We're a better team than this time last year, insists Heaslip
Leinster No 8 believes that improvements have been made - despite run of poor results in Europe
A year is a long time in sport and when Leinster sit down and look back at their position this time 12 months ago, they must surely wonder how they have fallen so short.
The calls for Matt O'Connor's head hadn't quite reached a crescendo and with nine points and just one defeat from their first three Champions Cup pool games, there was at least some cause for optimism. Fast-forward to now, and under Leo Cullen, Leinster have a single point, have lost all three games and with Toulon arriving in town this weekend, there isn't much to be getting excited about.
Jamie Heaslip isn't usually one to look back on times gone by but, as he briefly allowed himself to reflect on where Leinster are now compared to last year, he firmly believes that his side are a better team.
Their dismal points return in Europe would suggest otherwise but Heaslip was keen to point to another statistic.
"Yeah I do think we have improved," the No 8 insisted at yesterday's launch of the GOAL Mile.
"Actually the stats are showing that we are holding onto the ball more, that we are retaining the ball for longer periods and I think when we do that, that's when we really put pressure on other teams.
"That's the way rugby is going, that the good teams are the teams that are able to hold onto the ball, keep playing and just break you down; not with any fancy moves but literally just wear you down.
"I think Leo and Girv (Dempsey) have brought some really good, imaginative play and us as players have to execute better at times."
From the outside looking in, there does appear to be some degree of responsibility being taken by the players but the main issue for them is that the results in Europe show no sign of improving and it is now not inconceivable for Leinster to go through the entire campaign without picking up a win.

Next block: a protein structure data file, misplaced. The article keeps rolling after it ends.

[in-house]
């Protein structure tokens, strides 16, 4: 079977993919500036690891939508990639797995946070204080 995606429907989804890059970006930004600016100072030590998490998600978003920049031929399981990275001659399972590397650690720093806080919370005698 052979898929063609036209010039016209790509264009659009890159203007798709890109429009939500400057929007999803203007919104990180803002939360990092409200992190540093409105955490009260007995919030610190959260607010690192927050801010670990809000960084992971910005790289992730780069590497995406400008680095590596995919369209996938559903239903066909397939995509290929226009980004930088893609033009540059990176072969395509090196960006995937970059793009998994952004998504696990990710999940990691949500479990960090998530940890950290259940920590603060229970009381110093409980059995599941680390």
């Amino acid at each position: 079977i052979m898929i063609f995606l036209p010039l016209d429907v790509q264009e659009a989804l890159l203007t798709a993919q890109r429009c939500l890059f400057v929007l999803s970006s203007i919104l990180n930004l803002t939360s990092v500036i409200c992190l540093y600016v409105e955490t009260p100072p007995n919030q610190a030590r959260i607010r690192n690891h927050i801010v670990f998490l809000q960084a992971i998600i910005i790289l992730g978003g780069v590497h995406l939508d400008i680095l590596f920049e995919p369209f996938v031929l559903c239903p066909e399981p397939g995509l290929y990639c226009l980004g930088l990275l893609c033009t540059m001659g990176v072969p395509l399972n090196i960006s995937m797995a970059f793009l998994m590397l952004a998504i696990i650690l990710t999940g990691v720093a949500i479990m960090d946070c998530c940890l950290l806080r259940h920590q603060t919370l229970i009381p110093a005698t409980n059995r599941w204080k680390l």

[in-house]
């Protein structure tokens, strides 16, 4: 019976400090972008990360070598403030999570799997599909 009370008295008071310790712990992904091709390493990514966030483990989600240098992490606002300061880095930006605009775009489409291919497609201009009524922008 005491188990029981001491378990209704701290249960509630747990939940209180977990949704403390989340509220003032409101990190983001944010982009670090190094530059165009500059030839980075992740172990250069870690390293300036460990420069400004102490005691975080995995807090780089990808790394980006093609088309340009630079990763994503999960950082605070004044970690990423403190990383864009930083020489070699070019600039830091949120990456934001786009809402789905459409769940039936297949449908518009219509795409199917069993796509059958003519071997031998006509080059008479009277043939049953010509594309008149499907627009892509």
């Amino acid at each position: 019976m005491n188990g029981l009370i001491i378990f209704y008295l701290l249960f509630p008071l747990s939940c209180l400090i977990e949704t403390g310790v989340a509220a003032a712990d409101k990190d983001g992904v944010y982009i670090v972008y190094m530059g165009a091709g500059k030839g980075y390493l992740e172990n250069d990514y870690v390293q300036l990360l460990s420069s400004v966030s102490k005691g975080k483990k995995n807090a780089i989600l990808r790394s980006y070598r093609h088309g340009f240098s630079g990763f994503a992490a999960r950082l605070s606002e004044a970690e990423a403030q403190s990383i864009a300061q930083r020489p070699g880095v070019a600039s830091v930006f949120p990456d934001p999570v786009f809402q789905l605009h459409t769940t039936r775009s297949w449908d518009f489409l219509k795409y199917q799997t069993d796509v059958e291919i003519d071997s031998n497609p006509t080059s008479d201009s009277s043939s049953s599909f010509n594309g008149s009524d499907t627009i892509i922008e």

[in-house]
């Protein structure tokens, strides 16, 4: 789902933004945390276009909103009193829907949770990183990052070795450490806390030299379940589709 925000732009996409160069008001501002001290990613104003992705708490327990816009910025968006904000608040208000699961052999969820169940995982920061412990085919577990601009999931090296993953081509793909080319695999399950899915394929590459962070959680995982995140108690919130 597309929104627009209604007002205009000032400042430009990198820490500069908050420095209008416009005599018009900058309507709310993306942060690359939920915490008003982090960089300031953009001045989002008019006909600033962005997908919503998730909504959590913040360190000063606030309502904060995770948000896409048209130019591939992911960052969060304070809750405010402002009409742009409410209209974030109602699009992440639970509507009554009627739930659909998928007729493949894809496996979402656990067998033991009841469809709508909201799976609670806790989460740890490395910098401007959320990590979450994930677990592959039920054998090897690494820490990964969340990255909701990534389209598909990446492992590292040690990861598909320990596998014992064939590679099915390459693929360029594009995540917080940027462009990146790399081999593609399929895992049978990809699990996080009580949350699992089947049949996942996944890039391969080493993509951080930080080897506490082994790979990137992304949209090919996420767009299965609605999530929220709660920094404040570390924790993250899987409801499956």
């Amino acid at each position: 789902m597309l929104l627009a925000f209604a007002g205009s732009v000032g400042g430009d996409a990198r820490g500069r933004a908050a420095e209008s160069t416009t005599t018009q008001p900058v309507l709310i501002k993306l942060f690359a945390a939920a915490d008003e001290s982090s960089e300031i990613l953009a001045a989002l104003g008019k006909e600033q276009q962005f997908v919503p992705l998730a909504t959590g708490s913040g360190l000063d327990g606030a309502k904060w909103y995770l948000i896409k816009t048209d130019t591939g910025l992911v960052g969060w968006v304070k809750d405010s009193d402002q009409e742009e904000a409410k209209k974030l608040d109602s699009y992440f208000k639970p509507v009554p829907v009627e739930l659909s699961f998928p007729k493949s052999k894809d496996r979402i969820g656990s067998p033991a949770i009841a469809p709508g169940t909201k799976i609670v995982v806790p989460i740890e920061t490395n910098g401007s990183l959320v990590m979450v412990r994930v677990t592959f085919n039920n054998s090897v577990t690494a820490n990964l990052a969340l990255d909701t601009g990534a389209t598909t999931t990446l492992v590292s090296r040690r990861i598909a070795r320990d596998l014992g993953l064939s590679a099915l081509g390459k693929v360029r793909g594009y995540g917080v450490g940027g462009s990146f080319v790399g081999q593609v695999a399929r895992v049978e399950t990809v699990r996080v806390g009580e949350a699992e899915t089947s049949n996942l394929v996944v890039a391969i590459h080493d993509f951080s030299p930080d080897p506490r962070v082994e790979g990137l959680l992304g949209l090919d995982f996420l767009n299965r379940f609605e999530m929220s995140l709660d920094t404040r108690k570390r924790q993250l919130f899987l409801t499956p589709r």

Chief among their concerns must be the form of Johnny Sexton but Heaslip deflected any sort of criticism away from the out-half while at the same time, acknowledged that Ian Madigan was probably frustrated not to have played for more than three minutes.
"I don't think that's fair to say that about Johnny, and it wouldn't be on my position to comment regarding Ian," Heaslip said.
"Players want to play, regardless of whether they're on the field, off the field, injured. They just want to play. Frustration comes in all shapes and forms for players throughout your career. These are just things you've got to deal with, and get on with.
"People are obviously upset. We've put ourselves in the position where qualification is out of our hands. It depends on other games now for us, regardless if we go forward and win all our games. To be in that position is frustrating. A lot of people are annoyed with how we've let the supporters down."
Come Saturday evening at the Aviva Stadium, Heaslip will be fuelled by the desire to restore some pride back into the jersey but there is already a sense that Leinster's attentions are beginning to turn to the Pro12.
"We realise how important the league is; we felt that to our detriment at the end of last season where after the Six Nations it was a hard push to get qualification and how important the league is.
"Then you have to take a focus on Europe. It's a bit of a mixed bag of emotions and rollercoasters that way.
"It's funny, I was sitting beside Cian (Healy) and Jack (McGrath) coming home on Sunday and we were chatting about how really excited we were to have another crack at these guys (Toulon). They are a very good side, don't get me wrong, but they are very beatable. We'll have a go at it again."
Toulon may well be 'beatable' but Leinster have failed to manage it in each of the last three seasons. There isn't much to suggest that another defeat isn't a matter of days away.